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The Chat Panel is very commonly used because it's easy and can serve as a primary or secondary communication tool. Like any Instant Messenger program, users can type text and send to the Host, Presenter, or Panelists, or to all Attendees. If the privilege is turned on, they can type messages to each other. Here, I'll type a message, I will send it to the entire audience, and it will be posted for everyone to see.
When I post this chat message, all participants can see it and respond. Participants can respond publicly or ask questions publicly or privately. You'll see this message came in and is seen by all participants. Private messages are only seen by the person who they were addressed to. When I see Greg's message listed there, I can respond specifically to him and that information then is not seen by all participants.
You can see that that message is labeled privately. Note that attendees can always chat with the presenters, hosts, and panelists, but the ability for attendees to chat with each other is actually turned off by default--an anti-note passing measure, no doubt. If it's a feature that you'll use, be sure to turn it on when the session room is created or when the room is opened at the start of the session. You do that as a presenter by right mouse button clicking on a participant name, in the Participants list, go to the Assign Privileges menu, and choose All attendees under the Communications section here. Then click on OK and that allows participants to type privately to each other.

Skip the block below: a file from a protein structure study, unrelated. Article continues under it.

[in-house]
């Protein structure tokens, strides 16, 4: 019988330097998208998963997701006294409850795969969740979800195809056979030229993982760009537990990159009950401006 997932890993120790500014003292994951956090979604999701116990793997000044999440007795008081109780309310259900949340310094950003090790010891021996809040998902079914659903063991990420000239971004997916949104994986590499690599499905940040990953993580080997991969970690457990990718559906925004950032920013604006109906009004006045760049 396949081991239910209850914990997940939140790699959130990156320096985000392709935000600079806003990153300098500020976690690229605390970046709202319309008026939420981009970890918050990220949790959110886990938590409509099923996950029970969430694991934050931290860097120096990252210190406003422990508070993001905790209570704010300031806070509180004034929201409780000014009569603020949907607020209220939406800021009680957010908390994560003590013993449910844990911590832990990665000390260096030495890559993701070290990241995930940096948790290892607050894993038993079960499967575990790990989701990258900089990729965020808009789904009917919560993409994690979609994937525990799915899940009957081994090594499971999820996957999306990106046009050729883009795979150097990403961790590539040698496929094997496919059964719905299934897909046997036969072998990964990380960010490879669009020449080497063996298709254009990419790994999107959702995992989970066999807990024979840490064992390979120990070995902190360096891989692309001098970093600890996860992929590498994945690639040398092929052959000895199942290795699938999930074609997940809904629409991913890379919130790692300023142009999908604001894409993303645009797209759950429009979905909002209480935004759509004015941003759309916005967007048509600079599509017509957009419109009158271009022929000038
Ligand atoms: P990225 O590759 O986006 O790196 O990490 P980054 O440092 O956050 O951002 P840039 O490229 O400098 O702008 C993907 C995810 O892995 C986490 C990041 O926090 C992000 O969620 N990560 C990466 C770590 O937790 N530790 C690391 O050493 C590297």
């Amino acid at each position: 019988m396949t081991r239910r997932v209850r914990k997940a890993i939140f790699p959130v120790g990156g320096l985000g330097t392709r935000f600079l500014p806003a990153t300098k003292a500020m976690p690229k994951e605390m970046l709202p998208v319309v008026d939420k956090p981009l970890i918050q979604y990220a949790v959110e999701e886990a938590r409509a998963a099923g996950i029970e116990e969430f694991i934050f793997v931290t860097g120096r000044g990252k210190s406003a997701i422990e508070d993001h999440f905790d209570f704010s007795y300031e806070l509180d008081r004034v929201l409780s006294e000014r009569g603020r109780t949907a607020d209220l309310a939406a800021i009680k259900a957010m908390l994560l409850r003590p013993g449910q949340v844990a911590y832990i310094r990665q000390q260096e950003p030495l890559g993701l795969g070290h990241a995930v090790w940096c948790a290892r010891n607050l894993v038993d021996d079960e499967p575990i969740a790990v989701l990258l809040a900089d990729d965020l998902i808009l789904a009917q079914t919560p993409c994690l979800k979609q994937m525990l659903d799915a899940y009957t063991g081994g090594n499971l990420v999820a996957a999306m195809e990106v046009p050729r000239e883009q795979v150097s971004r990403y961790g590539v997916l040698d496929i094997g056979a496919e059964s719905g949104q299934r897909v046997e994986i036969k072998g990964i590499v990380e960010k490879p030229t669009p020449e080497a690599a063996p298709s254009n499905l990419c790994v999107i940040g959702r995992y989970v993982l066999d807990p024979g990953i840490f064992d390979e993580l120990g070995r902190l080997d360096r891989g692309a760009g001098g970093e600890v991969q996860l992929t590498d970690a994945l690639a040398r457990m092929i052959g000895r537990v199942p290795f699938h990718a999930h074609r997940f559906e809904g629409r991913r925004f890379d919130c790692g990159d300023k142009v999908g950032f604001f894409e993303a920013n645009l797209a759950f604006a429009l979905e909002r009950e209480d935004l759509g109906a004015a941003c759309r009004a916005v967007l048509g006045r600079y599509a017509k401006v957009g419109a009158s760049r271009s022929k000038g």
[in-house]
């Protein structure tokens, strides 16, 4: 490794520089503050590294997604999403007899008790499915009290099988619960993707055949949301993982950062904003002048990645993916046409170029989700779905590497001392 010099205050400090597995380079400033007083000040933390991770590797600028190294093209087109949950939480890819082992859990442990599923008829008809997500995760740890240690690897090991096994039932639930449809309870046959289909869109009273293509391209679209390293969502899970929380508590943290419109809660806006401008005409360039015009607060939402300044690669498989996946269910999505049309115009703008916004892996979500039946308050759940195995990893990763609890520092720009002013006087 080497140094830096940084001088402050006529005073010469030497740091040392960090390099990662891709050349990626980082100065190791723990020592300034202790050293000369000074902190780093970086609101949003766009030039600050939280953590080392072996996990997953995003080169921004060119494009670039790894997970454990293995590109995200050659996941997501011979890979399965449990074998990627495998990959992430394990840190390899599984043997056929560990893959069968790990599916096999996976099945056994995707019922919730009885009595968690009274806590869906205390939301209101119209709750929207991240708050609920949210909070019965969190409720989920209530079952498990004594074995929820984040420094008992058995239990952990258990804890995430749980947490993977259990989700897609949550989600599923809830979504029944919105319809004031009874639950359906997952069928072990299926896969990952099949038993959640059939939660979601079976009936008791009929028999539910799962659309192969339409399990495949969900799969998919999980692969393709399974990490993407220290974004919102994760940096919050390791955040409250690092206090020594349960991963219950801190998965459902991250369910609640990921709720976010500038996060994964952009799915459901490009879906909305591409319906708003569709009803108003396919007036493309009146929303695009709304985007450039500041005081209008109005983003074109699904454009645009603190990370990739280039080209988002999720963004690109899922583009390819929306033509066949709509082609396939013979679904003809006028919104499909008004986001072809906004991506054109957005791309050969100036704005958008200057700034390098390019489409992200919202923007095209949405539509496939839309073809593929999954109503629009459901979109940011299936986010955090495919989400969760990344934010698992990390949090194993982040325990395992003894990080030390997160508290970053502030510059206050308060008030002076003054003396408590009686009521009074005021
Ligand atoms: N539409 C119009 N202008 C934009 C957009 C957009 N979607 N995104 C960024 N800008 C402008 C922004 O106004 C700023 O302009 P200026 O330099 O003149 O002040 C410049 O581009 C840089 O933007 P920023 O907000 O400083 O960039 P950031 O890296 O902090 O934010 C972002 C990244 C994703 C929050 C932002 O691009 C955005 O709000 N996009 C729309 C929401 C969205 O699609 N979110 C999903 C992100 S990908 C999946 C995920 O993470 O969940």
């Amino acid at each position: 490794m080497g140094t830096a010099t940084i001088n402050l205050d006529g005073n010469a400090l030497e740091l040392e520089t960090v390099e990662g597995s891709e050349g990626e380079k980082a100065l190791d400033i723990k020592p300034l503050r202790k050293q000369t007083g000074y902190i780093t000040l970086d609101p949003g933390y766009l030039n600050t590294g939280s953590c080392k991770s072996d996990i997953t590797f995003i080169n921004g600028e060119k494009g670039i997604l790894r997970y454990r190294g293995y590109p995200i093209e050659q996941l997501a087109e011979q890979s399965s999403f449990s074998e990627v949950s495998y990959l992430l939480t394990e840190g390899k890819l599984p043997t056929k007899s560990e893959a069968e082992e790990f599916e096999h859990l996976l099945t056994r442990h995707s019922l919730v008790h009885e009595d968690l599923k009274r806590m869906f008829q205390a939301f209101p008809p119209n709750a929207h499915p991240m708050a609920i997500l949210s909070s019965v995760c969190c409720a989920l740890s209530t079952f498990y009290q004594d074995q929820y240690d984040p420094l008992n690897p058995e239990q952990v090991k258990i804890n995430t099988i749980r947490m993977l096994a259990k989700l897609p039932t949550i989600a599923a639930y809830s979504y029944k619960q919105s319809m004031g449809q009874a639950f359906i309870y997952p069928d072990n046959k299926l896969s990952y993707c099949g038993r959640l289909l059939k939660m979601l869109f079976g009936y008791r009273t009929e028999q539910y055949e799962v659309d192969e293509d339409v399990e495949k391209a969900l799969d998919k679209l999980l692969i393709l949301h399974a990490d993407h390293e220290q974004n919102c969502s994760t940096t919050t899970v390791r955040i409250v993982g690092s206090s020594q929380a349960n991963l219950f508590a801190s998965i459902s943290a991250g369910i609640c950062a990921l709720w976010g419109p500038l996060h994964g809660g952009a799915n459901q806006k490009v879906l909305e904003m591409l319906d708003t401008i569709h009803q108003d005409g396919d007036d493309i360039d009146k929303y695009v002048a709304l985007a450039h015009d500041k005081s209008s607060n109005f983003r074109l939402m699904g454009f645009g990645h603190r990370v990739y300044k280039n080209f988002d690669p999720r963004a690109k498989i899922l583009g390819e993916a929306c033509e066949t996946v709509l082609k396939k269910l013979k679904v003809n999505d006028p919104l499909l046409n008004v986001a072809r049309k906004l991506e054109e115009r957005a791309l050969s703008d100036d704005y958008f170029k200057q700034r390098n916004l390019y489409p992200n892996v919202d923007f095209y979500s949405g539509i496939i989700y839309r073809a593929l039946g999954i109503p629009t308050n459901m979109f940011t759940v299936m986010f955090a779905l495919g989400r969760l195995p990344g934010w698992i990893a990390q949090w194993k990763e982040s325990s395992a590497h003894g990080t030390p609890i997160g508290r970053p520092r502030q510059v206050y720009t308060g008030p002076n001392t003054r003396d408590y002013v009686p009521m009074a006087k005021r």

The difference between All Attendees and All Participants can be understood if you look closely at the participant list. Technically, everyone logged in is a Participant, but those who are not also a Host, Presenter, or Panelist are called Attendees. Chat is an excellent way to manage participant contributions during a session. Rather than take turns talking, which can be time-consuming and sometimes noisy, I recommend that Participants type more and speak less using chat simultaneously.
Typed questions and responses typically come in much more quickly than verbal messages and are often easier to understand and to reference later. Clearly, some points require more detail than is reasonable to type, say more than a sentence or two. Some online courses focus on verbal skills and chat would not serve that purpose as well. In general, chat is a timesaver, because all your participants can respond in one minute rather than taking turns and responding individually.
So it can be a real benefit when you're presenting to a large group.
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